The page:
Meanwhile, the American Cancer Society's new report detailed promising news in the prevention of cancer.

For example, smoking has continued to decline. In 2015, only 15 percent of adults smoked cigarettes. Smoking among high school students fell from 29 percent in 1999 to 9 percent in 2015.

Use of indoor tanning beds also has continued to decrease. Only 4 percent of adults reported using a tanning bed in 2015, while use among high school girls has declined from 25 percent in 2009 to 11 percent in 2015.

But the United States still does not take full advantage of all known ways to prevent cancer, said report author Ann Goding Sauer.

"We have made headway in certain areas, but we still have a ways to go," Sauer said. "There are things we still can do."

Screening can catch certain cancers while they are still treatable, but too few Americans are receiving regular testing, Sauer and her colleagues found.

The lowest rates of screening tend to be among the uninsured, noted Dr. Jan Buckner, an oncologist with the Mayo Clinic in Rochester, Minn. Recent immigrants also were less likely to receive regular cancer screening, possibly because they either are uninsured or don't know how to access health care.

The American Cancer Society report found that:

  • Only half of women aged 40 and older had a mammogram within the past year, and two-thirds had one within the past two years. The lowest rate of mammography in the past two years occurred among uninsured women (31 percent).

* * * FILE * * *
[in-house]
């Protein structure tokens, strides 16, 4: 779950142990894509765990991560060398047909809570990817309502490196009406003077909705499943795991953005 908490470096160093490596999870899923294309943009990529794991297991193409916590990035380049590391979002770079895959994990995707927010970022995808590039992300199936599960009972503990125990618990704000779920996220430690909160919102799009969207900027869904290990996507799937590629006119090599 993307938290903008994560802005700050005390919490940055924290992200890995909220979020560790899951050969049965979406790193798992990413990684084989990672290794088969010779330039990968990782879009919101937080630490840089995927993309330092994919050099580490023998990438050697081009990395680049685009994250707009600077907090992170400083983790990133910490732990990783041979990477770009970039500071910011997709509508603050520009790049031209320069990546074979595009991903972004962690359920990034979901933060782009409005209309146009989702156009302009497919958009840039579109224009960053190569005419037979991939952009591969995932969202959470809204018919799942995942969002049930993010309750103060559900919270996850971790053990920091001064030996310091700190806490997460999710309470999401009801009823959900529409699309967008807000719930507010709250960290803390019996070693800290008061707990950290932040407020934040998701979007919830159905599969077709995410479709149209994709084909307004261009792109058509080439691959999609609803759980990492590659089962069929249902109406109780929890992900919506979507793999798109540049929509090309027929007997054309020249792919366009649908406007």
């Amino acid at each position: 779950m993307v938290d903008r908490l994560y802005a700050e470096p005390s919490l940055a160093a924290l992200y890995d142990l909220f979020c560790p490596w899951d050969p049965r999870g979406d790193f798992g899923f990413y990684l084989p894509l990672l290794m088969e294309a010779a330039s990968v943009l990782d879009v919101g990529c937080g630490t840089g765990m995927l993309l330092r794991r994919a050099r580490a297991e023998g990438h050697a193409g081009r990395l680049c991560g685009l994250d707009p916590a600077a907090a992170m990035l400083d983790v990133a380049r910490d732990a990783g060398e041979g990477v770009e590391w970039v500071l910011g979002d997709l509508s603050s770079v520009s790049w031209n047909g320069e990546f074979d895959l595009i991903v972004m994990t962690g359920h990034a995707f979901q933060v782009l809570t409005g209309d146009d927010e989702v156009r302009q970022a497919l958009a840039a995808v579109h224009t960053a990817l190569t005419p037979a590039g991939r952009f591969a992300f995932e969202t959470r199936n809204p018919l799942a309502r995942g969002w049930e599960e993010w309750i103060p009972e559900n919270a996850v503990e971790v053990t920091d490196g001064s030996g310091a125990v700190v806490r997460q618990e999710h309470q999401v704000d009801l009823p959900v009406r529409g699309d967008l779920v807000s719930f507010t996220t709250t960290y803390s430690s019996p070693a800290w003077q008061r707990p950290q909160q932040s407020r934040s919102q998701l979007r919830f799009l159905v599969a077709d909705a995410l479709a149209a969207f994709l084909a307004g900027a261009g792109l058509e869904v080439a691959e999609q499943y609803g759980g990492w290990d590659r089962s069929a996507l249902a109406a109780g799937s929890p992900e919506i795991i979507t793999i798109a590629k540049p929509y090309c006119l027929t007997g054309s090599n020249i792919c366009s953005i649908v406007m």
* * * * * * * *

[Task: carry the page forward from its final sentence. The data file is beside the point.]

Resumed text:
• Just four out of five adult women had received a cervical cancer-detecting Pap test in the past three years. The uninsured (61 percent) and recent immigrants (68 percent) were even less likely to have had the test.
  • Only 63 percent of adults aged 50 and older had undergone colon cancer screening. Again, the uninsured (25 percent) and recent immigrants (34 percent) lagged behind.

"What does stand out is the unevenness of screening and prevention, and it's pretty clear that a lot of the disparity relates to income," Buckner said.

Americans also are not taking advantage of another means of cancer prevention -- the HPV vaccine to protect against human papillomavirus.

This vaccination can prevent nearly all cases of cervical cancer, as well as many cases of oral and anal cancer, but only 63 percent of girls and 50 percent of boys had received at least one dose of HPV vaccine in 2015. About 52 percent of girls and 39 percent of boys completed two or more doses.

"Even though adolescents are getting vaccinated for other things, HPV is still lagging behind those other vaccinations," Sauer noted.

Obesity also is increasing Americans' cancer risk, the report added.

Excess weight has been linked to a higher risk for 13 different forms of cancer, including breast, ovarian, stomach, kidney, liver, pancreatic and colorectal cancers, according to the report.

Seven out of 10 adults carry excess weight, and 38 percent are obese, the report says. Obesity also tripled among teenagers between 1976 and 2002.

Unfortunately, Americans are not taking the steps needed to help control their weight:

  • Only half of adults and 27 percent of high school students meet recommended levels of physical activity.
  • Fewer than one-third of adults or high school students reported eating two or more servings of fruit per day. Only 16 percent of adults and 15 percent of high schoolers ate vegetables three or more times per day.

"Reducing disparities in cancer prevention and control -- notably in smoking and obesity prevalence, and access to screening programs -- should be given the highest priority at the national and local level," Boffetta said.

The new American Cancer Society report was released online May 18.

More information

For more on cancer screening, visit the U.S. National Cancer Institute.